Saturday, October 01, 2016
Gateway to Sikhism

Q98. What do you know of Guru Nanak Foundation, New Delhi?

Guru Nanak Foundation was set up in 1965 to organize the Quincentenary celebrations of the birthday of Guru Nanak scheduled for 1969, and to promote Guru Nanak's teachings. The Government of India gave a special grant to the Foundation for the establishment of Guru Nanak Institute of Comparative Religions aaand a department of musicology at Dehli. The Foundation has both Sikhs and non-Sikhs on its Governing Body, consisting of 51 members.
The Foundation's activities and achievements are listed below:

 
1. Promotion of Sikh studies through Gurmat College, Patiala, which is affiliated to Punjabi University, Patiala for the M.A. Degree in Religous Studies.
2. Preparation of L.P. Records of Guru Nanak's Hymns in classical ragas. So far eight records have been released.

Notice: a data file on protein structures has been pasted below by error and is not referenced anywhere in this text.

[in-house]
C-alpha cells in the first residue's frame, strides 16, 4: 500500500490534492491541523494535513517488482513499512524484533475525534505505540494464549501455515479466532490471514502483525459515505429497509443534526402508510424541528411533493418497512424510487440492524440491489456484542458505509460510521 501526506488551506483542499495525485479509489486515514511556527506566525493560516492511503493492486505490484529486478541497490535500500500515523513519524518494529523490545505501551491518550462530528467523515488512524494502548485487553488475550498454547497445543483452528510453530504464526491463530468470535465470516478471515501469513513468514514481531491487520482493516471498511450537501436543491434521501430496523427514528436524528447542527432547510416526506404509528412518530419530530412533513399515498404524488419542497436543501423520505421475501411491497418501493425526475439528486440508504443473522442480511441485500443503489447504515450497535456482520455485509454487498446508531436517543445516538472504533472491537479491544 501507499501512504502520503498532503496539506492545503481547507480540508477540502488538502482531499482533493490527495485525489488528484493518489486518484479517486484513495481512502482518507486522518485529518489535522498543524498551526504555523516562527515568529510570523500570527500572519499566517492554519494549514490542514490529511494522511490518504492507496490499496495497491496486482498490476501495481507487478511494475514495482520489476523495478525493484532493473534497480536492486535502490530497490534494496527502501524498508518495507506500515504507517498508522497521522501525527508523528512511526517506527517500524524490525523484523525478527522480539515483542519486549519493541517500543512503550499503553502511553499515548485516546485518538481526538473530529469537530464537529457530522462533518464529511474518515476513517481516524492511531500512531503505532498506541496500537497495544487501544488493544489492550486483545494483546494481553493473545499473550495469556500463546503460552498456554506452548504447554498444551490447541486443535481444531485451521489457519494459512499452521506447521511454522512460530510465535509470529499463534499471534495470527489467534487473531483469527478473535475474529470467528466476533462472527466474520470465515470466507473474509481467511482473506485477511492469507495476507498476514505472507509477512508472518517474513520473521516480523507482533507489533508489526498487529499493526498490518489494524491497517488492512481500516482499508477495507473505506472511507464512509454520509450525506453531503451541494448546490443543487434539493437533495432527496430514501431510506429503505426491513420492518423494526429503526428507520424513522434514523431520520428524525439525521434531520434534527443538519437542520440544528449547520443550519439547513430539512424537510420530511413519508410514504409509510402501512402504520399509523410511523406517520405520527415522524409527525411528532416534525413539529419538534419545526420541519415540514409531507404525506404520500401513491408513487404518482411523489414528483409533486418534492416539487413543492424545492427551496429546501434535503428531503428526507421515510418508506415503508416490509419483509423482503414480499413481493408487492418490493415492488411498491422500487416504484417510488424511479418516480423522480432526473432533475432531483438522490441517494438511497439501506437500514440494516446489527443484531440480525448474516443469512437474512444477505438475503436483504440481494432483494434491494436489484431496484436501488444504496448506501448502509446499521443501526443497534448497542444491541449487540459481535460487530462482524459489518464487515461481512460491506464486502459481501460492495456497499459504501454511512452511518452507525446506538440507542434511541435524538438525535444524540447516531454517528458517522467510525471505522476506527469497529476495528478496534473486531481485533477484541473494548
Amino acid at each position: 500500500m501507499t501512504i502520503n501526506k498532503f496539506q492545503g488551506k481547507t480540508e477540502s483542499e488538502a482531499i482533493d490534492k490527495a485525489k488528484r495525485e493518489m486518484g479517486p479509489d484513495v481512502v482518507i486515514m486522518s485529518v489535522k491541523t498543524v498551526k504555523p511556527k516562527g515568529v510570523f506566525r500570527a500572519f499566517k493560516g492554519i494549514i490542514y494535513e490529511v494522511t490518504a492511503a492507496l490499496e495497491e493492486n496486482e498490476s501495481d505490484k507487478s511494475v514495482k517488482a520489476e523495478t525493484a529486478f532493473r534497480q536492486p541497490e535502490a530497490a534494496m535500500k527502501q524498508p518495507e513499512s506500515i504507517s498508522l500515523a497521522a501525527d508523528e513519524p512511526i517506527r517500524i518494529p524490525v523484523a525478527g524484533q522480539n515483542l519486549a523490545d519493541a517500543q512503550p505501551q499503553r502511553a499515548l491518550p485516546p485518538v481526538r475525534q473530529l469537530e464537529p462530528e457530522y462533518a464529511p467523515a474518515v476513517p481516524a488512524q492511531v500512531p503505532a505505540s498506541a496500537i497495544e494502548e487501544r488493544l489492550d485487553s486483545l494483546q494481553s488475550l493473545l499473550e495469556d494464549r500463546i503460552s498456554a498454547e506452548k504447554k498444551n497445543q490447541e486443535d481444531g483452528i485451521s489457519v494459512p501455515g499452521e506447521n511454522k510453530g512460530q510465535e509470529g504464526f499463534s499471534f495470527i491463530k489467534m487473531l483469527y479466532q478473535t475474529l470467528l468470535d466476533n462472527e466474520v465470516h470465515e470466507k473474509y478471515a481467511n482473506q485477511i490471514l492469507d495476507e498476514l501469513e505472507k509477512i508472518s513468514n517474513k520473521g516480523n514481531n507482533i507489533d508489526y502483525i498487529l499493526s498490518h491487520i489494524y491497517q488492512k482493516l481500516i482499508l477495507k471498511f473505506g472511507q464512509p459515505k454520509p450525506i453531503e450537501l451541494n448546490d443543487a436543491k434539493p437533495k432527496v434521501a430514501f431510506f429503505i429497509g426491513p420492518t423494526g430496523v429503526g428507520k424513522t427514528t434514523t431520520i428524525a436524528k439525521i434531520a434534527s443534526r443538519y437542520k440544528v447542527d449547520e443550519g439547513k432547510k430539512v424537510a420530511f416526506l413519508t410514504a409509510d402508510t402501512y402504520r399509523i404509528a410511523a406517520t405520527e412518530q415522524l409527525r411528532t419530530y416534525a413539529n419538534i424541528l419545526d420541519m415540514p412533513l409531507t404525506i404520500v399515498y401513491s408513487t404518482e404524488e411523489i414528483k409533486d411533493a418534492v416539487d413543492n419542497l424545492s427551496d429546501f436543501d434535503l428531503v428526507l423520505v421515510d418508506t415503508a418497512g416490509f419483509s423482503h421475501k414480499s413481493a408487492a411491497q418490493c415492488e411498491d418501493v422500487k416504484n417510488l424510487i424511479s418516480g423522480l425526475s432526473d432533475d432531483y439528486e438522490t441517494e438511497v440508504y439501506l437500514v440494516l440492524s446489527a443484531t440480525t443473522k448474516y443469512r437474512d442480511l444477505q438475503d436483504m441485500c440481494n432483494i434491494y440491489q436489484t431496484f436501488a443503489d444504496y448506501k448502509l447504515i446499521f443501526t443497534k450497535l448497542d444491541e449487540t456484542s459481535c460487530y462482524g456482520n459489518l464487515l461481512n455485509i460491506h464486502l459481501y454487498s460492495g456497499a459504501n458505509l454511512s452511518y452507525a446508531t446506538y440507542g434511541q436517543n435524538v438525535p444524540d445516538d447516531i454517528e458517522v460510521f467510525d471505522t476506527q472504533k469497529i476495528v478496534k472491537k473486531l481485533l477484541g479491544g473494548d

3. Establishment of Guru Nanak Public library for the benefit of scholars and the public.
4. Holding of seminars on Sikhism from time to time.
5. Financial support for scholars working at the Institute for the Ph.D. Degree of Punjab University. Junior and senior scholarships are given to research students.
6. Publication of over 20 books on Guru Nanak in English, Hindi and Punjabi.
7. Guru Nanak Memorial lectures: This is an annual feature and distinguished scholars are invited for lectures which are published later by the Foundation.
8. Inter-school Gurbani competition and Inter-college essay competition.
9. Preparation of a pictorial history of the Sikhs.
10. Publication of a bi-annual journal called "Studies in Sikhism and comparative religion." Three volumes have been published so far.
11. Establishment of a Sikh reference Library for collecting manuscripts and rare data is under the consideration of the Foundation.
12. An international Conference on "Religion and Peace" was organized by the Foundation in its auditorium in February 1985.

 

 

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The etymology of the term 'gurdwara' is from the words 'Gur (ਗੁਰ)' (a reference to the Sikh Gurus) and 'Dwara (ਦੁਆਰਾ)' (gateway in Gurmukhi), together meaning 'the gateway through which the Guru could be reached'. Thereafter, all Sikh places of worship came to be known as gurdwaras.
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